Constitution of the United States/Art. I/Sec. 8/Clause 11 War Powers

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Constitutional Law Outline
Introduction
The Preamble
Article I Legislative Branch
Art. I, Section 1 Legislative Vesting Clause
Art. I, Section 2 House of Representatives
Art. I, Section 3 Senate
Art. I, Section 4 Congress
Art. I, Section 5 Proceedings
Art. I, Section 6 Rights and Disabilities
Art. I, Section 7 Legislation
Art. I, Section 8 Enumerated Powers
Art. I, Section 9 Powers Denied Congress
Art. I, Section 10 Powers Denied States
Article II Executive Branch
Art. II, Section 1 Function and Selection
Art. II, Section 2 Powers
Art. II, Section 3 Duties
Art. II, Section 4 Impeachment
Article III Judicial Branch
Art. III, Section 1 Vesting Clause
Art. III, Section 2 Justiciability
Art. III, Section 3 Treason
Article IV Relationships Between the States
Art. IV, Section 1 Full Faith and Credit Clause
Art. IV, Section 2 Interstate Comity
Art. IV, Section 3 New States and Federal Property
Art. IV, Section 4 Republican Form of Government
Article V Amending the Constitution
Article VI Supreme Law
Article VII Ratification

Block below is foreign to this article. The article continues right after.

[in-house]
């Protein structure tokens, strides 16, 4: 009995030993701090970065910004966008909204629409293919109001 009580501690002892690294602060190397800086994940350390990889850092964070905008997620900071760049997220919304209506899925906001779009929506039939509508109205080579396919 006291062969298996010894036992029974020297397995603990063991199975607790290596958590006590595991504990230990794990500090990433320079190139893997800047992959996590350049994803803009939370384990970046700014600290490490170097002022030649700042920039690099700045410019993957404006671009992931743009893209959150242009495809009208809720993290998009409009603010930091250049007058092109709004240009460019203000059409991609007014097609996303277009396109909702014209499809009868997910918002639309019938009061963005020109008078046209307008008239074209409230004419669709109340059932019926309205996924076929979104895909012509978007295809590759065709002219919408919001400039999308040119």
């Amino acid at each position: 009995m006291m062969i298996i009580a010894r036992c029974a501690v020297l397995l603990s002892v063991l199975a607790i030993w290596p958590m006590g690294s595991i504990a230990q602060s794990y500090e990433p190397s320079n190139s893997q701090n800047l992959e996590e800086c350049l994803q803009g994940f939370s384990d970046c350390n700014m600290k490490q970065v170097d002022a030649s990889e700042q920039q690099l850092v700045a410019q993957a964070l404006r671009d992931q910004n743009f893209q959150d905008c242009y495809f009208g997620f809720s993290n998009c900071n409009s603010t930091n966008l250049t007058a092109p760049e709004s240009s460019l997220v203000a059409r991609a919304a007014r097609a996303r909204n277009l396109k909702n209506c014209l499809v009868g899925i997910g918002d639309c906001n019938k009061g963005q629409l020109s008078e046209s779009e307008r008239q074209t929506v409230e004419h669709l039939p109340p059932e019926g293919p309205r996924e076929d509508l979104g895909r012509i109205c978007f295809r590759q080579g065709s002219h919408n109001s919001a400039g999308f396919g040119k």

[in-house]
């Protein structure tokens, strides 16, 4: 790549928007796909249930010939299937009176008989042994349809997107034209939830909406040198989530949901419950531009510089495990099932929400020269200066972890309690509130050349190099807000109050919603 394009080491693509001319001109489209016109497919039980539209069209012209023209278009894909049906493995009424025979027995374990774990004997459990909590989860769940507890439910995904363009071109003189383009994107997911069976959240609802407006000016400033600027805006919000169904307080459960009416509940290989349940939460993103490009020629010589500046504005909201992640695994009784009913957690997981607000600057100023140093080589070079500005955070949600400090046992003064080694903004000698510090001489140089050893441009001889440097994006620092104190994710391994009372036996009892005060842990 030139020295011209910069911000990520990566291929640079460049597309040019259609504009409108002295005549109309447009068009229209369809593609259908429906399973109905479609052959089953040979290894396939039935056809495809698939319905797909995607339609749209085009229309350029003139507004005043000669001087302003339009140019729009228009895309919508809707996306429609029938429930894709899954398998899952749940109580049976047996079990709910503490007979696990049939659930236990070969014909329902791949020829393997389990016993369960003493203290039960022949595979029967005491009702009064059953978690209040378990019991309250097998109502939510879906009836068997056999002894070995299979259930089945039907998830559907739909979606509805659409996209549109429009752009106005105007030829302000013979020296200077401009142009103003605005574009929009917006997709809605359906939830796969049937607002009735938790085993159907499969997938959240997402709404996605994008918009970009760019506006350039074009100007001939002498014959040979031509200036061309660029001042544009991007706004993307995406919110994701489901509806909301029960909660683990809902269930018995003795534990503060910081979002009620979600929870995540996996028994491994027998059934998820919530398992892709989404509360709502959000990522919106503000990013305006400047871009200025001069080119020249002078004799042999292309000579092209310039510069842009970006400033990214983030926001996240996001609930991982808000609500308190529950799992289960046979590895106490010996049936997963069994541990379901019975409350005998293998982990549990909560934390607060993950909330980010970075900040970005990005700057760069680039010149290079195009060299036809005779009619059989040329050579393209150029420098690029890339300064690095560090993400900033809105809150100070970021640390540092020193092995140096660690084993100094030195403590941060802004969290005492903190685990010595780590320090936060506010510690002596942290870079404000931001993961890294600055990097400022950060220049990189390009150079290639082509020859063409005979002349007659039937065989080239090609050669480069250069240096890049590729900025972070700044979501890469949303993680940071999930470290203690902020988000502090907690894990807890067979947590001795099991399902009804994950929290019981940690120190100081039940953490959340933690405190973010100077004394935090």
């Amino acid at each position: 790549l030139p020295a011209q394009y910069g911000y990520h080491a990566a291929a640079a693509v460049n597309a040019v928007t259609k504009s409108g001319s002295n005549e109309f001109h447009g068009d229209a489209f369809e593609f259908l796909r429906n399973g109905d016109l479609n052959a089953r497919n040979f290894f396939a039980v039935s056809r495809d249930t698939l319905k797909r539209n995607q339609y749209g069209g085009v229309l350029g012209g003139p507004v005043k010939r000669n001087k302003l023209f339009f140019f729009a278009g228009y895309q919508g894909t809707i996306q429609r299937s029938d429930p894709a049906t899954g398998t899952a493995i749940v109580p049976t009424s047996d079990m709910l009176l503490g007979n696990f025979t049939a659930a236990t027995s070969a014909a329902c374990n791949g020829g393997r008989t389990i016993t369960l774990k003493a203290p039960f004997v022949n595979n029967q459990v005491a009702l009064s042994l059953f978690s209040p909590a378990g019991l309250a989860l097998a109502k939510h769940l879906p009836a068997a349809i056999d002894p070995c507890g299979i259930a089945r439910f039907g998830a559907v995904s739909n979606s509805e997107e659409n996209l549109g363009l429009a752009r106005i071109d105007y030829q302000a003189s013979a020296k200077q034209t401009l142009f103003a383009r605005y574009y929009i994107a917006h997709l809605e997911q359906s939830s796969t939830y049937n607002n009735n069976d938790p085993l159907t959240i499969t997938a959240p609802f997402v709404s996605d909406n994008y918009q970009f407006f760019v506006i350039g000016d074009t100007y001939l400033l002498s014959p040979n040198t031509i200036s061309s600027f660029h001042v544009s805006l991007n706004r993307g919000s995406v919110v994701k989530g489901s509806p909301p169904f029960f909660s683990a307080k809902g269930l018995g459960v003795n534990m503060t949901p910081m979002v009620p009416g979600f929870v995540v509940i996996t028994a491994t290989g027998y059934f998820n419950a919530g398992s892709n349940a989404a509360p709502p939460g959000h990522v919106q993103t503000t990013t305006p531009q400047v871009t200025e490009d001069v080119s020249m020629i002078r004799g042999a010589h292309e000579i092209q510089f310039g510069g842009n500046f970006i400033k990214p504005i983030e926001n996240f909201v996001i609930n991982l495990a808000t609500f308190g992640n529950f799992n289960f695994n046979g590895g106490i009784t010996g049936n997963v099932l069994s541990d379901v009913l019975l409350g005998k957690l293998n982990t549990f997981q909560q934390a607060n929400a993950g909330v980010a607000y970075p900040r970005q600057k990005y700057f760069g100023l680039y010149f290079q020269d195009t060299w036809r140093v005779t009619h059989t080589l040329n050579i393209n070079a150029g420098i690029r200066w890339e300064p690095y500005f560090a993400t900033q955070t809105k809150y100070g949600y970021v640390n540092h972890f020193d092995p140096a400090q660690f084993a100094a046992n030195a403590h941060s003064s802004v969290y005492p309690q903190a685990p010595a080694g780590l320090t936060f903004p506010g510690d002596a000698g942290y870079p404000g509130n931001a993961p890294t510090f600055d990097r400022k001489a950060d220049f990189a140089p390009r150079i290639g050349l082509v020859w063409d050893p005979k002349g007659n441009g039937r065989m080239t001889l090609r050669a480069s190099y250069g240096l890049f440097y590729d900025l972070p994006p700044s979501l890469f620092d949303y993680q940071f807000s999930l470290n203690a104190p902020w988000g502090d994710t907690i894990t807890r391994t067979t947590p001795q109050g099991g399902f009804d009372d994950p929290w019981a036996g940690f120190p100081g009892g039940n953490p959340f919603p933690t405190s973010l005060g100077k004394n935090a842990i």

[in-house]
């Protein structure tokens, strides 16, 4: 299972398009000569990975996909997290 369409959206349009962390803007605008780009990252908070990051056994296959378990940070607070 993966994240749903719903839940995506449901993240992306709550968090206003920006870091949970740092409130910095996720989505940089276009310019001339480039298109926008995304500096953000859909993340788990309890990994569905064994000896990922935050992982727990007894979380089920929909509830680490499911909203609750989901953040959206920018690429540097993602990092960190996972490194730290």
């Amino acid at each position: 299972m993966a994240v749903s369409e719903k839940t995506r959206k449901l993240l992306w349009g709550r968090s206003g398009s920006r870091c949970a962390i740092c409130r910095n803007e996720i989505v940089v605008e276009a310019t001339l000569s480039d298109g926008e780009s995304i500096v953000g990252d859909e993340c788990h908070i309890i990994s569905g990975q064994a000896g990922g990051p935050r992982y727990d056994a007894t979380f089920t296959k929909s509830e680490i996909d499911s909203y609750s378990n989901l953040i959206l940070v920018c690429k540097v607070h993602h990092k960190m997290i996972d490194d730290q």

First Amendment: Fundamental Freedoms
Religion
Establishment Clause
Free Exercise Clause
Free Speech Clause
Freedom of Association
Second Amendment: Right to Bear Arms
Third Amendment: Quartering Soldiers
Fourth Amendment: Searches and Seizures
Fifth Amendment: Rights of Persons
Sixth Amendment: Rights in Criminal Prosecutions
Seventh Amendment: Civil Trial Rights
Eighth Amendment: Cruel and Unusual Punishment
Ninth Amendment: Unenumerated Rights
Tenth Amendment: Rights Reserved to the States and the People
Eleventh Amendment: Suits Against States
Twelfth Amendment: Election of President
Thirteenth Amendment: Abolition of Slavery
Thirteenth Amend., Section 1 Prohibition on Slavery and Involuntary Servitude
Thirteenth Amend., Section 2 Enforcement
Fourteenth Amendment: Equal Protection and Other Rights
Fourteenth Amend., Section 1 Rights
Fourteenth Amend., Section 2 Apportionment of Representation
Fourteenth Amend., Section 3 Disqualification from Holding Office
Fourteenth Amend., Section 4 Public Debt
Fourteenth Amend., Section 5 Enforcement
Fifteenth Amendment: Right of Citizens to Vote
Fifteenth Amend., Section 1 Right to Vote
Fifteenth Amend., Section 2 Enforcement
Sixteenth Amendment: Income Tax
Seventeenth Amendment: Popular Election of Senators
Eighteenth Amendment: Prohibition of Liquor
Eighteenth Amend., Section 1 Prohibition
Eighteenth Amend., Section 2 Enforcement of Prohibition
Eighteenth Amend., Section 3 Ratification Deadline
Nineteenth Amendment: Women's Suffrage
Twentieth Amendment: Presidential Term and Succession
Twentieth Amend., Section 1 Terms
Twentieth Amend., Section 2 Meetings of Congress
Twentieth Amend., Section 3 Succession
Twentieth Amend., Section 4 Congress and Presidential Succession
Twentieth Amend., Section 5 Effective Date
Twentieth Amend., Section 6 Ratification
Twenty-First Amendment: Repeal of Prohibition
Twenty-First Amend., Section 1 Repeal of Eighteenth Amendment